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Sustainability 2018, 10(5), 1471; https://doi.org/10.3390/su10051471

The Impact of Ecological Restoration Projects in Dry Lands: Data-based Assessment and Human Perceptions in the Lower Reaches of Heihe River Basin, China

1
Graduate Program in Sustainability Science–Global Leadership Initiative, Graduate School of Frontier Sciences, The University of Tokyo, Kashiwa 277-8563, Japan
2
Department of Socio-Cultural Environmental Studies, Graduate School of Frontier Sciences, The University of Tokyo, Kashiwa 277-8563, Japan
3
Department of International Studies, Graduate School of Frontier Sciences, The University of Tokyo, Kashiwa 277-8563, Japan
4
Advanced Systems Analysis Program, International Institute for Applied Systems Analysis (IIASA), Laxenburg A-2361, Austria
5
Graduate School of Public Policy, The University of Tokyo, Tokyo 113-8654, Japan
6
Faculty of Liberal Arts, Tokyo City University, Tokyo 158-8557, Japan
7
Faculty of International Studies and Regional Development, University of Niigata Prefecture, Niigata 950-8680, Japan
8
Faculty of Agriculture, Okayama University, Okayama 700-8530, Japan
*
Authors to whom correspondence should be addressed.
Received: 8 April 2018 / Revised: 28 April 2018 / Accepted: 2 May 2018 / Published: 8 May 2018
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Abstract

Desertification is a critical environmental problem in China’s northwestern region. In this context, since the early 2000s, projects targeting ecological restoration have been implemented in the lower reaches of the Heihe River basin. Using multi-scale remote sensing data and field observations, this paper examines the outcomes of the ecological restoration projects. Specifically, this paper examines the vegetation change through remote sensing and local perceptions of the projects through semi-structured questionnaires. The results from remote sensing reveal that during the restoration projects, vegetation coverage in riparian areas of the lower reaches of the Heihe River basin increased. However, this increase cannot be simply equated with ecological recovery. Expansion of farmland and afforested areas have also contributed to the increase in vegetation coverage. Questionnaire results reveal that although locals perceived improvements in the ecological conditions of the lower reaches, most of them were more about future environmental changes. Additionally, results indicate that ecological restoration projects redistributed water resources in the local river reaches and, as a result, local residents living in riparian areas perceive greater benefit. Therefore, the implementation of the project may have actually negatively impacted the water accessibility of those living in the drier Gobi Desert areas. View Full-Text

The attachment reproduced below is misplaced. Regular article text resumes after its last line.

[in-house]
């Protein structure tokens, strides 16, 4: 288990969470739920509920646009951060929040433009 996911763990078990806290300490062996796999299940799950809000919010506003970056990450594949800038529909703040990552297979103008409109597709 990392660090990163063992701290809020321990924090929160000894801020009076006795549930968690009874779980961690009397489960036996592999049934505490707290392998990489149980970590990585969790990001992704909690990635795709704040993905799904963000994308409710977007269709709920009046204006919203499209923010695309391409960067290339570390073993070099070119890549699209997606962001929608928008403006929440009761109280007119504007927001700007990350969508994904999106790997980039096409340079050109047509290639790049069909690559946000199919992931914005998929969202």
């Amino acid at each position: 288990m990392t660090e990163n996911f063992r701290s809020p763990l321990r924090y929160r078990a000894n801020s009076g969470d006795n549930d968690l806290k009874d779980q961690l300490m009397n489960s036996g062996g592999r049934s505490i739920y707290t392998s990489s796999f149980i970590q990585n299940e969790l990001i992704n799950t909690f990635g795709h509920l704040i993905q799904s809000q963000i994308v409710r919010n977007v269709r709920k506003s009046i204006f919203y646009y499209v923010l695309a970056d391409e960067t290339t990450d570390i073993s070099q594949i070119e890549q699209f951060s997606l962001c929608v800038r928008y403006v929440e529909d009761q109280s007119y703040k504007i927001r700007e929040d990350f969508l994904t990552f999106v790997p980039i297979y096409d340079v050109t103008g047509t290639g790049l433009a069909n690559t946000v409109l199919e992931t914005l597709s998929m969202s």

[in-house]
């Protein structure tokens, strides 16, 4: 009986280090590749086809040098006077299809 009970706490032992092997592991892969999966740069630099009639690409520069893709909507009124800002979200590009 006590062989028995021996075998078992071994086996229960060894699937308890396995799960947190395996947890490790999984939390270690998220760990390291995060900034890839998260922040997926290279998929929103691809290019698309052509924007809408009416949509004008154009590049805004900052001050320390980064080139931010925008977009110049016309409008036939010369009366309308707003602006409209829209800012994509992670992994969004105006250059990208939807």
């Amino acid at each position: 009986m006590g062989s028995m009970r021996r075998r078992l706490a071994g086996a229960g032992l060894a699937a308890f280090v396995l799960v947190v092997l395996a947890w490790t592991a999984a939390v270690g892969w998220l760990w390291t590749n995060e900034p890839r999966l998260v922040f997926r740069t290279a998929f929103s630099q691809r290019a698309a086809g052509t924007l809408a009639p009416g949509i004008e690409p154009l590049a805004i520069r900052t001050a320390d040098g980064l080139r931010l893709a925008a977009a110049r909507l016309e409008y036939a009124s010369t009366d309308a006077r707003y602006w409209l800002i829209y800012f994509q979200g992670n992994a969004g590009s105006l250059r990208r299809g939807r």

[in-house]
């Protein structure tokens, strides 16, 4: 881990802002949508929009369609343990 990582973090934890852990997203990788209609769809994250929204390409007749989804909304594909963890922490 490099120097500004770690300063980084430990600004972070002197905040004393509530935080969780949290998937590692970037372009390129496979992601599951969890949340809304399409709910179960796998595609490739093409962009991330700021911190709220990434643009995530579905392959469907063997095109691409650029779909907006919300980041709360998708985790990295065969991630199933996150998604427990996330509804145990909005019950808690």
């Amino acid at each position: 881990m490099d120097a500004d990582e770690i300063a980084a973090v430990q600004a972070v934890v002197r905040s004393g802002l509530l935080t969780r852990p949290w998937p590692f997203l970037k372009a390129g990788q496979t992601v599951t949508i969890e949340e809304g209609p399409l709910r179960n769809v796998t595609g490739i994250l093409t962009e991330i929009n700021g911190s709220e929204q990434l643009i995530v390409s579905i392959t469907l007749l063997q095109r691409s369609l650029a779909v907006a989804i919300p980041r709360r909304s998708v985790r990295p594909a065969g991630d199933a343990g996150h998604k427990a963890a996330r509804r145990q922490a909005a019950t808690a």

Keywords: ecological restoration; policy assessment; vegetation response; environmental perceptions; ecological changes; NDVI ecological restoration; policy assessment; vegetation response; environmental perceptions; ecological changes; NDVI
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Zhou, T.; Akiyama, T.; Horita, M.; Kharrazi, A.; Kraines, S.; Li, J.; Yoshikawa, K. The Impact of Ecological Restoration Projects in Dry Lands: Data-based Assessment and Human Perceptions in the Lower Reaches of Heihe River Basin, China. Sustainability 2018, 10, 1471.

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